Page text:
The Knight Foundation, an American charity that supports journalism and active citizenship, ran a programme called 'Soul of the Community' that showed how there is an "important and significant correlation between how attached people feel to where they live and local GDP growth" and what "most drives people to love where they live (their attachment) is their perception of aesthetics, social offerings, and openness of a place". If people love where they live, that place will succeed - it's Sam Gamgee going round The Shire planting a grain from Galadriel's garden in every corner.

Friday, 17 November 2017

On safari with the poverty tourists

Since the Brexit vote in Britain and Trump's election in the USA, there has developed a genre of journalism that involves the writer departing from their comfortable, elite environs (London, New York, San Francisco) and venturing out into the badlands where people voted either the leave the EU or else for Donald Trump. On safari with their patronising pencils:
Hale, who is 65 and lives in San Francisco, is a career activist who got her start protesting nuclear plants and nuclear testing in the 1970s. In 2005, she was one of the founders of Third Way, a center-left think tank, and it was in that capacity that she and four colleagues had journeyed from both coasts to the town of Viroqua, Wisconsin, as part of a post-election listening tour. They had come on a well-meaning mission: to better understand their fellow Americans, whose political behavior in the last election had left them confused and distressed.
Or by the seaside smugly observing poor people struggling:
The elephants that lumbered up and down Blackpool’s beach have long gone. Britain’s political parties have stopped decamping to the town for their annual jamborees. Even the deckchairs have left: the local government sold all 6,000 of them three years ago to a company in the affluent county of Cheshire. The one thing that hasn’t disappeared is the people.
This sort of poverty tourism feeds a set of consumers eager for the latest instalment of voyeurism, the next explanation as to why these stupid people voted for Brexit or plumped for Trump. We get depressing descriptions of people's lives interspersed by showing how they're all bigoted, racist, misogynist, overweight and unhealthy. What there isn't is any attempt at all to understand why, at least not beyond glib, smug quips about "shit life syndrome" or lurid reporting on illiberal attitudes towards druggies, welfare queens and high school drop-outs.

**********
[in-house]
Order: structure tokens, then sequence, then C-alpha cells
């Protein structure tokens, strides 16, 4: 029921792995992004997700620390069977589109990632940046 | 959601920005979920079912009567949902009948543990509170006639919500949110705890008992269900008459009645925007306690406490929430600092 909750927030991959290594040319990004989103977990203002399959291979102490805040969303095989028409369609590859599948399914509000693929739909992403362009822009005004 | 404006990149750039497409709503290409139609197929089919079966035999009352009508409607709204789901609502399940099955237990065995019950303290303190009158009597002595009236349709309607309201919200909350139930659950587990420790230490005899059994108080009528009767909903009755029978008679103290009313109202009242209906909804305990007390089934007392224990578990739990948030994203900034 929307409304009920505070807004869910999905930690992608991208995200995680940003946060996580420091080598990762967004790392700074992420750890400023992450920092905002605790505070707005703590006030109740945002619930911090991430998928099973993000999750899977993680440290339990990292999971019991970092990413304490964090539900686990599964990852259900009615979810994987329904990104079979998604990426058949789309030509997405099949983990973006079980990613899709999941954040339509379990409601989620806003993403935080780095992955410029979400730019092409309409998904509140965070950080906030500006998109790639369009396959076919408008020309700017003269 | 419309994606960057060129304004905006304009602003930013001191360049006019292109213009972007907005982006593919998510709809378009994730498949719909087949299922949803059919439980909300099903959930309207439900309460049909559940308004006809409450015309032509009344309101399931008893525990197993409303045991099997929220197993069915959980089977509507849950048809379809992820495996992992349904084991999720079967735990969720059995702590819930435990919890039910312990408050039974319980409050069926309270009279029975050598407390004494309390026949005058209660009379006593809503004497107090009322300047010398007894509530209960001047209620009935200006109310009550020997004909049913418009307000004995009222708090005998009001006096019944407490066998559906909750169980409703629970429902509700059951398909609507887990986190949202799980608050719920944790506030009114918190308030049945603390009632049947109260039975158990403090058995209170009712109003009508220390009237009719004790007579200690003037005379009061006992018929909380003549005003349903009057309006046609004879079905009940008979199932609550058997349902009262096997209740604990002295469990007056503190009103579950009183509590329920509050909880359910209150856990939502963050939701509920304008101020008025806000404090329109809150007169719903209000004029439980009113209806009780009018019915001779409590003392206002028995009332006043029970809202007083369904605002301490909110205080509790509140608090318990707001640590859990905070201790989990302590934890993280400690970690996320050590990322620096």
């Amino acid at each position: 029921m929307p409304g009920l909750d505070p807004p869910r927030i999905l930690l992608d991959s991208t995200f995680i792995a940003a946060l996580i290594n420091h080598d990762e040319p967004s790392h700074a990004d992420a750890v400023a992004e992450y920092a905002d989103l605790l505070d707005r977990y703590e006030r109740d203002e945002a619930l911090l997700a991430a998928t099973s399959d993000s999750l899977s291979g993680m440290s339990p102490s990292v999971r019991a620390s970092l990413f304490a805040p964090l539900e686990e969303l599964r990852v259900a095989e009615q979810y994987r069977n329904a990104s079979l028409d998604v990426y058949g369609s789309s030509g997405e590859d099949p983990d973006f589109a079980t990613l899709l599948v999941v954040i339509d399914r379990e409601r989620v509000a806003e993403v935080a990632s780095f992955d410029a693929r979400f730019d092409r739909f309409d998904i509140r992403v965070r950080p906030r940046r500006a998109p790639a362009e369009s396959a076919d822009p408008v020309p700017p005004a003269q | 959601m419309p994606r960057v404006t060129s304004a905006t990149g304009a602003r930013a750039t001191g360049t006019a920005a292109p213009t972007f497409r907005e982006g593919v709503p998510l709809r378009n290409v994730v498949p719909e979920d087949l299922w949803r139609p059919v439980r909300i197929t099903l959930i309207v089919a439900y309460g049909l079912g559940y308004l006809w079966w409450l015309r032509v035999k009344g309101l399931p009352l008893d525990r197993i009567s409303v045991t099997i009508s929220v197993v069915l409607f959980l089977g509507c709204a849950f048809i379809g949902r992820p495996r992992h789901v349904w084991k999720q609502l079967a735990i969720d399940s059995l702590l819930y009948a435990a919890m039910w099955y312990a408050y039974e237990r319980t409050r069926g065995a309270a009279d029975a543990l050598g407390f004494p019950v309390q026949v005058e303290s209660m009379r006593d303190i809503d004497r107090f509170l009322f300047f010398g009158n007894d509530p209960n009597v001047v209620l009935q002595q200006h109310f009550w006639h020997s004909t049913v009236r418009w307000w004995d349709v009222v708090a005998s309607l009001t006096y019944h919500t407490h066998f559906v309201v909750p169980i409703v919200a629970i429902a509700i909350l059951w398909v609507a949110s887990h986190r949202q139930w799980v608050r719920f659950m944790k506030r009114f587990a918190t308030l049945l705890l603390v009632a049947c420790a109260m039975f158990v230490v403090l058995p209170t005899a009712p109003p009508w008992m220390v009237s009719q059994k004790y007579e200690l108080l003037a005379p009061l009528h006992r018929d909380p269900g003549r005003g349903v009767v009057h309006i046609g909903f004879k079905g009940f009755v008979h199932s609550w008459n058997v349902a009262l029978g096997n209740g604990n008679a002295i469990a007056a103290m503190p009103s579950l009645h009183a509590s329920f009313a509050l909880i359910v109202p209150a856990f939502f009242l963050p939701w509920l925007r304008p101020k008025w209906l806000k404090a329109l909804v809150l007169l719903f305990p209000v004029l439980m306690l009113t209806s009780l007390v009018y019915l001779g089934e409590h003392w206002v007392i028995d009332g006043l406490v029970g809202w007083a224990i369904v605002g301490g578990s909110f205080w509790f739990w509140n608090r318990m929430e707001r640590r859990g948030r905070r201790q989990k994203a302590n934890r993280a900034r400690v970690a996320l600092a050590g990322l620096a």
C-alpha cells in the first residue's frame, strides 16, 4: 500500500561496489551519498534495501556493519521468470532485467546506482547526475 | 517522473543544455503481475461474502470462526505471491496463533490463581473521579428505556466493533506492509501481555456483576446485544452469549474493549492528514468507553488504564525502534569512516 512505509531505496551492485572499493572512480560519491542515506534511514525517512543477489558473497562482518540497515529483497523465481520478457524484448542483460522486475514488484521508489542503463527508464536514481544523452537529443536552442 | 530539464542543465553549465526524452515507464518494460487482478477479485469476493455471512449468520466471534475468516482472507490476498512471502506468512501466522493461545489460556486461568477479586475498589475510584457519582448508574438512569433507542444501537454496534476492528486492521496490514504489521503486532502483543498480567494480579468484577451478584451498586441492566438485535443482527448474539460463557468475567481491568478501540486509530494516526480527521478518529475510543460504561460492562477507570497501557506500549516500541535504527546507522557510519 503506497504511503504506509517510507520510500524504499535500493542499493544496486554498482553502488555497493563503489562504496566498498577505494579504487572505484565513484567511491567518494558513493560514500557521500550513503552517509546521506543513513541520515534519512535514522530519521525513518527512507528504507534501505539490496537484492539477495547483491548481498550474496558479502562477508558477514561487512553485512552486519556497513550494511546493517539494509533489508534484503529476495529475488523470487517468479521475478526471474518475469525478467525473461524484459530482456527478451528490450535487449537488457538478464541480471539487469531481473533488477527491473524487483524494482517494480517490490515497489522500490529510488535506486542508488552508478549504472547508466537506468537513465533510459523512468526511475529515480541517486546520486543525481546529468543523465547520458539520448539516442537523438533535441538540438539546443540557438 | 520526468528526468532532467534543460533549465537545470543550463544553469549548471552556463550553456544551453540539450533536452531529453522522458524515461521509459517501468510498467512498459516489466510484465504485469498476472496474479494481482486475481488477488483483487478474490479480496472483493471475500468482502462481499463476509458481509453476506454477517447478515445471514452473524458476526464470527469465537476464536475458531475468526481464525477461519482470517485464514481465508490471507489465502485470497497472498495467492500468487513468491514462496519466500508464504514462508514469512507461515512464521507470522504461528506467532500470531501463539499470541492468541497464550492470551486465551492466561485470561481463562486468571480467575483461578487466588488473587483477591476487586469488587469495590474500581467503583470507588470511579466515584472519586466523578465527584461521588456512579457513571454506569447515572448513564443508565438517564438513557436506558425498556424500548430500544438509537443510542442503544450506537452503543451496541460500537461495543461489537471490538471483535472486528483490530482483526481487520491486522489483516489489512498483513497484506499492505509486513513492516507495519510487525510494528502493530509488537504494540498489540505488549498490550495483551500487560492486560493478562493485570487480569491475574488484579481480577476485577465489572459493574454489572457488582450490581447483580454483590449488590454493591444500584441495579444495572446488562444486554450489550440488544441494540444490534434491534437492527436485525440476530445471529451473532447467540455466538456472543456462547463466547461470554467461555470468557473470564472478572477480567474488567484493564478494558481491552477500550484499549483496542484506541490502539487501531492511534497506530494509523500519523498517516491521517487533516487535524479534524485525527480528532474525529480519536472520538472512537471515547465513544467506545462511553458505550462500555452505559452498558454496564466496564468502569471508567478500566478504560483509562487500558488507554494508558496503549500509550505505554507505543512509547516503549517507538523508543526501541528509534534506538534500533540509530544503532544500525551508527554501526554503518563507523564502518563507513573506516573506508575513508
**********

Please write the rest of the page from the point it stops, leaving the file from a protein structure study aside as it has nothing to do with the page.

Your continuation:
The whole approach - whether it's a Financial Times journalist going to Blackpool, a Guardian writer venturing to Stoke, or some San Francisco researchers driving through rural Wisconsin - reeks of 19th century anthropology where intrepid researchers ventured into the dark jungle in search of lost tribes to write up in their next book - published to great acclaim and talk of how brave, how brilliant. What we don't get is any real sense of understanding as journalists turn for insight to the public sector elites that dominate many of these places - to the very people who are failing to turn them round.

It's no surprise then, that the descriptions focus on the dysfunctional lives of people who live in these places, on the drugs and alcohol, the depression and the sense of hopelessness. What's lacking from this poverty tourism is any sense of empathy, any appreciation of what having a shit life is really like. And why so many people with those shit lives are in Blackpool, Stoke and rural Wisconsin. It struck me as telling that the UK edition of J D Vance's gripping 'Hillbilly Elegy' describes it as "a great insight into Trump and Brexit" - it may be that but more importantly it's a revealing story of the struggles faced by the white working class in the deindustrialised Mid West. That Trump and Brexit were stuck on the book's front cover tells you everything you need to know about the interests and priorities of bien pensant bookshop browsers in London or New York.

What's missing is any suggestion as to what - other than familiar cries for more government cash - should be done to change shit lives into lives that are all right. We get little criticisms of government like this: